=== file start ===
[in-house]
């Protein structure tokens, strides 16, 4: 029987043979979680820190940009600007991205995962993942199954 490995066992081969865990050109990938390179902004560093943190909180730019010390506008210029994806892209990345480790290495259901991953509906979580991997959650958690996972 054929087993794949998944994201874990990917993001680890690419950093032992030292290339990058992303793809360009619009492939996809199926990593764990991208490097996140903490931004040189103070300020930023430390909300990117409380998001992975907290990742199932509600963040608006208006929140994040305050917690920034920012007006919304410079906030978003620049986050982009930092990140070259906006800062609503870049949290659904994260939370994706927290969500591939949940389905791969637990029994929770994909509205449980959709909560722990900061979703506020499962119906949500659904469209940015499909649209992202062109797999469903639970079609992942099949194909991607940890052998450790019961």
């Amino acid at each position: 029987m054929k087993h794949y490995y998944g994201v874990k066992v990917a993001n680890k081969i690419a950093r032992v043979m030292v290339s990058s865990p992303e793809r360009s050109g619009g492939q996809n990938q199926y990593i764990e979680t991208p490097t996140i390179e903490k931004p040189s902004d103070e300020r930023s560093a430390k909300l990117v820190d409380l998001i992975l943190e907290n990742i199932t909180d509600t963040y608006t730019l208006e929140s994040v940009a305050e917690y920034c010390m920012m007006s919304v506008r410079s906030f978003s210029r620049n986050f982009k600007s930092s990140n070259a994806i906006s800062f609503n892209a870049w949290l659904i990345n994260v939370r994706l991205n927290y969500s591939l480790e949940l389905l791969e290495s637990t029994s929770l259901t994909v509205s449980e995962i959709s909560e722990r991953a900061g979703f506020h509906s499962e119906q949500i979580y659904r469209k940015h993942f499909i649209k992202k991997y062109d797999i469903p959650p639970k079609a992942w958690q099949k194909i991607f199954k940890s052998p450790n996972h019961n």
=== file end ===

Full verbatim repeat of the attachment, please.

[in-house]
């Protein structure tokens, strides 16, 4: 029987043979979680820190940009600007991205995962993942199954 490995066992081969865990050109990938390179902004560093943190909180730019010390506008210029994806892209990345480790290495259901991953509906979580991997959650958690996972 054929087993794949998944994201874990990917993001680890690419950093032992030292290339990058992303793809360009619009492939996809199926990593764990991208490097996140903490931004040189103070300020930023430390909300990117409380998001992975907290990742199932509600963040608006208006929140994040305050917690920034920012007006919304410079906030978003620049986050982009930092990140070259906006800062609503870049949290659904994260939370994706927290969500591939949940389905791969637990029994929770994909509205449980959709909560722990900061979703506020499962119906949500659904469209940015499909649209992202062109797999469903639970079609992942099949194909991607940890052998450790019961």
């Amino acid at each position: 029987m054929k087993h794949y490995y998944g994201v874990k066992v990917a993001n680890k081969i690419a950093r032992v043979m030292v290339s990058s865990p992303e793809r360009s050109g619009g492939q996809n990938q199926y990593i764990e979680t991208p490097t996140i390179e903490k931004p040189s902004d103070e300020r930023s560093a430390k909300l990117v820190d409380l998001i992975l943190e907290n990742i199932t909180d509600t963040y608006t730019l208006e929140s994040v940009a305050e917690y920034c010390m920012m007006s919304v506008r410079s906030f978003s210029r620049n986050f982009k600007s930092s990140n070259a994806i906006s800062f609503n892209a870049w949290l659904i990345n994260v939370r994706l991205n927290y969500s591939l480790e949940l389905l791969e290495s637990t029994s929770l259901t994909v509205s449980e995962i959709s909560e722990r991953a900061g979703f506020h509906s499962e119906q949500i979580y659904r469209k940015h993942f499909i649209k992202k991997y062109d797999i469903p959650p639970k079609a992942w958690q099949k194909i991607f199954k940890s052998p450790n996972h019961n």